By Deb Levine, Executive Director and Founder, ISIS
My ISIS challenge to you, for the next year, is to mash it up.
What’s a mashup you say?
"A musical genre that involves cutting and pasting samples and loops from two or more popular tracks to form a new track, often forming a surprisingly catchy new tune." - Wikipedia
And here’s the key: The more different the genres of the source tunes, the more effective the mashup.
Here are 5 ways you can mash it up with youth and sexual and reproductive justice in the digital age:
# 1 Mashup: The Personal and The Professional
I keep hearing my colleagues talk about how they keep their work lives separate from their personal lives -- both online and offline.
In this digital world without boundaries, we have to merge. Not all information, all the time – that would be TMI. But in order to get sexual and reproductive health out of its silo, we have to integrate our work into our personal lives and the personal into our work.
On that note, I finally got puberty education into my kids’ urban public school last year. Last week, marked the second year of the curriculum. In addition to my daughter’s revelation that s-ee-m-e-n isn’t pronounced semen, I received full support from parents, administrators and teachers, who have become used to seeing Internet Sexuality Information Services in my sig file on parent-teacher emails.
Take a few moments to consider how you represent yourself online and off - Do you keep your personal and professional networks separate? We challenge you to integrate sexual health into all aspects of your lives.
#2 Mashup: HIV and Violence against Women Prevention
Many of you don’t know that I began my career as a rape crisis counselor, and then moved into training first responders around domestic violence. I worked at the largest agency serving crime victims in NYC. Yes, I had a career pre-Go Ask Alice.
This year, when ISIS and a team of collaborators won the White House HHS Apps Against Abuse challenge with Circle of 6, I wondered if I was backtracking to my former life.
Then, just last week: President Obama issued a presidential memorandum establishing an inter-agency working group on the intersection of HIV/AIDS, violence against women and girls, and gender-related health disparities.
This mashup challenge – if you work in HIV prevention, meet someone from sexual assault or dating violence prevention, and vice versa.
Mashup #3: Adults + Youth
In the 2.0 digital space, we’re all experts. Wisdom doesn’t always equal experience. Everyone’s voice matters, everyone’s voice counts, and without the cross-generational openness, no one will be heard.
ISIS is putting together a YouthTech Council, so that young leaders who are digital natives will be driving our technology projects and engaging their networks in this critical work.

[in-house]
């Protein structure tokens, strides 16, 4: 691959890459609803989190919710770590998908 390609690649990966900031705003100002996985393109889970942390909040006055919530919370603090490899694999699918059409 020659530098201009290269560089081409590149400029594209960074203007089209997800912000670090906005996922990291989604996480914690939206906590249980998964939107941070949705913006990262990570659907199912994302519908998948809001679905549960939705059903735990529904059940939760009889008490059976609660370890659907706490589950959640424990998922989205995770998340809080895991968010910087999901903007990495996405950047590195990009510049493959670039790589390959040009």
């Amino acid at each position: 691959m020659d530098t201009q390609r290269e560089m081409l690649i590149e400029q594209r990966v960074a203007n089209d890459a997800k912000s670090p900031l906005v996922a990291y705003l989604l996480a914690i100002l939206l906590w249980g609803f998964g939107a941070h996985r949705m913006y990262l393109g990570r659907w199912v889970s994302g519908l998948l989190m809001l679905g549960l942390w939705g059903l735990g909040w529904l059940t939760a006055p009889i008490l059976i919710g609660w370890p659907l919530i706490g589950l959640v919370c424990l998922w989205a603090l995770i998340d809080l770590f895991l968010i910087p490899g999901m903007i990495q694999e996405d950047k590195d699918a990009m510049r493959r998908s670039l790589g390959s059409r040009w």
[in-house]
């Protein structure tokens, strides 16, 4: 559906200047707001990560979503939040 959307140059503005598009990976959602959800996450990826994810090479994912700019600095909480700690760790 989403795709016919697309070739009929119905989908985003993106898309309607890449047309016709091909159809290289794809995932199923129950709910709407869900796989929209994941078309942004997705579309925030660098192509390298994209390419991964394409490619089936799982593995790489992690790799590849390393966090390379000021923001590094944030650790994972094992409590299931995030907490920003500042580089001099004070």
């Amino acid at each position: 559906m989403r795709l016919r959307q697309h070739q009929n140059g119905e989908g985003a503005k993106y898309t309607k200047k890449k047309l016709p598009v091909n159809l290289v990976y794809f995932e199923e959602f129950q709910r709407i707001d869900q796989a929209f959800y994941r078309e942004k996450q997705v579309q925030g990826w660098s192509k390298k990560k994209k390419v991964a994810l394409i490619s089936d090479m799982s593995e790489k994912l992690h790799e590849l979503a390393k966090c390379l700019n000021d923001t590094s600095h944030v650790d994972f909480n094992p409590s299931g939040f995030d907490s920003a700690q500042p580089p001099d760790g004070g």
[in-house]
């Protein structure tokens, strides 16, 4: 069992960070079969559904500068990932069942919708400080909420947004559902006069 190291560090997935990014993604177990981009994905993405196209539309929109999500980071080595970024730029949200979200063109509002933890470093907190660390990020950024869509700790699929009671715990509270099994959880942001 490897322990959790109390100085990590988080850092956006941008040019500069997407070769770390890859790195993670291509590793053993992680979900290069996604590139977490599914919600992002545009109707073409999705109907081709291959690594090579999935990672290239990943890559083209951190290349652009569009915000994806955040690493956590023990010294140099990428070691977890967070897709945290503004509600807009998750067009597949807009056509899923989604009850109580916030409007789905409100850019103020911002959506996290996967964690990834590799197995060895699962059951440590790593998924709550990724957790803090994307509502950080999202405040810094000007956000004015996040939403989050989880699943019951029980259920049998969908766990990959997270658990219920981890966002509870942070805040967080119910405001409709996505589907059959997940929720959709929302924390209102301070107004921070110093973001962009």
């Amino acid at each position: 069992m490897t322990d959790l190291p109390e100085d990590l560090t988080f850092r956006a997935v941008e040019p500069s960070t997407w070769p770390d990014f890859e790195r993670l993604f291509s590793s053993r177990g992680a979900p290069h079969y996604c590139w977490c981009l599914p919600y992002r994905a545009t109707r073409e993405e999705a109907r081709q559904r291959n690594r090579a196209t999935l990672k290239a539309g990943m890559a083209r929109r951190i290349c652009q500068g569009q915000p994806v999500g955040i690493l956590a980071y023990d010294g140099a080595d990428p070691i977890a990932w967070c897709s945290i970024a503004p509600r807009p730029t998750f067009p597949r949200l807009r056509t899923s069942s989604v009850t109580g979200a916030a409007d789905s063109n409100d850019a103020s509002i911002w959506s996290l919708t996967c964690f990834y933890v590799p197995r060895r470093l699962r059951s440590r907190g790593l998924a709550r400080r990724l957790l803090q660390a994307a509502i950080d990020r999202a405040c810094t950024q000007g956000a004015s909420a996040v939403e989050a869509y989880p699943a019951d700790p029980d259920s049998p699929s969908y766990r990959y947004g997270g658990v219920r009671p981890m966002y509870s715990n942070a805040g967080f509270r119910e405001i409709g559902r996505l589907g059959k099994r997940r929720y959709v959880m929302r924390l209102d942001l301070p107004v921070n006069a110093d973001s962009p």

Mashup #4: Reproductive Justice and Rights with Economic Justice, Environmental Justice and Health Disparities
ISIS is working with millennial philanthropists to understand their thinking about the social issues of reproductive health, choice, and contraceptive access. We have talked with many young women, in their 20s and 30s with successful careers who are engaged givers. They all tell a similar story - reproductive health issues are personal, not political. This is not a social cause they can get behind. Tell us instead about women living in poverty, women in environmental hazard zones, and then, they will use their mobile banking services to give generously.
Challenge: Think about reproductive health and access in cross context with other social issues such as economic and environmental justice. Think about re-framing our advocacy work to involve younger women who don’t consider themselves activists or feminists in this important work, but who do care about the issues personally.
Mashup #5: Content and Technology
We still don’t have the tech folks in the room in significant numbers. Tech folks talk about the tech, with the content as user driven and irrelevant to the engineering. Tech privacy folks talk about location-based services, but do not apply it to, say a woman being beaten by her partner who is trying to find a shelter, or a young person who is trying to locate free condoms. I am sure that everyone in the room knows an IT guy or gal, an engineer or a social media guru. Tell them about Sex::Tech and what you learned, and how valuable their input would be next year.
In summary, if we mash it up and collaborate, we are sure to find better outcomes in all our work, integrate sexual and reproductive health and rights into popular social causes, and create groundbreaking tech projects that have potential to change the world.